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British MPs express regret over ''not good relation''
2005-02-28 11:36:19

Nicosia, Feb 28 (CNA) British Labour MPs visiting Cyprus expressed regret here today for the quality of their country's relations with Cyprus, which they have described as ''not good'' at present, adding that they will make an effort to help improve bilateral ties.

Speaking to CNA British MPs Tom Cox and Eddie O' Hara said that if there was true willingness on the part of the Turkish side for progress in Cyprus, there would be movement to open the Turkish-occupied fenced area of Famagusta and to operate the city harbor, noting that such a development would be a ''win - win win'' situation for all in Cyprus.

As regards a report on Cyprus published at the House of Commons by the Foreign Affairs Select Committee, they said that there are aspects of it that they welcome but there are other things that concern them deeply.

''We hope that we will be hearing from the senior Cypriot politicians and parliamentarians their early views on that report. We are aware that sadly the relationship between the United Kingdom and Cyprus is at the moment not a good one and we deeply regret that'', Cox told CNA after a meeting with House President and Acting President of the Republic Demitris Christofias.

He added that the British Labour government ''should be doing everything in their power to help Cyprus'', a Commonwealth country with which links go back a long way.

Asked if they were briefed by the House President over the first reactions to the report, Cox said that they were aware of a preliminary statement adding that ''it is early days for the government to have had the opportunity for an in-depth'' study of the report.

''He (Christofias) indicated that there are aspects of it that were welcomed here in Nicosia and we also welcome them, but there are other things that concern us deeply and when we go back to the UK, we are hoping for a meeting in the very near future with the Foreign Secretary Jack Straw and will talk about that'', he said.

Commenting on the report, O' Hara welcomed the analysis of why a UN-proposed solution plan (the Annan plan) was rejected by the Greek Cypriots, noting that ''that helps us to reinforce what we have been doing already in making it clear to the British government that the Greek Cypriot community should not be punished for voting the way it did and that the Greek Cypriot community was not voting against a solution but against that solution''.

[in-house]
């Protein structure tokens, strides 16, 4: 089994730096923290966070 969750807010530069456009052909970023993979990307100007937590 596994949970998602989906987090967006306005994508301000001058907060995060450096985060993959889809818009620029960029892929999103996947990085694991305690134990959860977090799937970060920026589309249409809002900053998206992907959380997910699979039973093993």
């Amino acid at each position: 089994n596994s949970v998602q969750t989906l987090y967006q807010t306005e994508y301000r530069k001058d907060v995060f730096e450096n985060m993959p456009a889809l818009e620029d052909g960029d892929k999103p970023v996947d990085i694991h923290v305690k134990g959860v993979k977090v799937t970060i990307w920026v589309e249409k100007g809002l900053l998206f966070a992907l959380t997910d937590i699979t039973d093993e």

As regards the issue of the fenced city of Famagusta, Cox said that ''if there was real willingness on the part of the Turkish Cypriot administration and our friends in Ankara, there would have been movement in Famagusta and the British government could play, if they wished, a very major role in that''.

He added they outlined to the House President ''the kind of things that we would willingly do in our Parliament in the form of tabling parliamentary questions, seeking a debate on the present position here in Cyprus on a number of issues''.

O' Hara said that the opening of the harbor would be ''a win win win situation'' and they will stress that during their efforts with regard to Cyprus.

''It is a win situation for the T/C to have Famagusta open as a port, it is a win situation for the Greek Cypriots to have 50 thousand refugees returning and it is a win situation for the normalization and unification of Cyprus'', he said.

Noting that they had already expressed concern within their Parliament about the quality of relations between the British and the Cypriot government at the moment, O' Hara said that one of the reasons of the visit was to talk directly to important representatives of the Cyprus government in order to go back and ''reinforce the message''.

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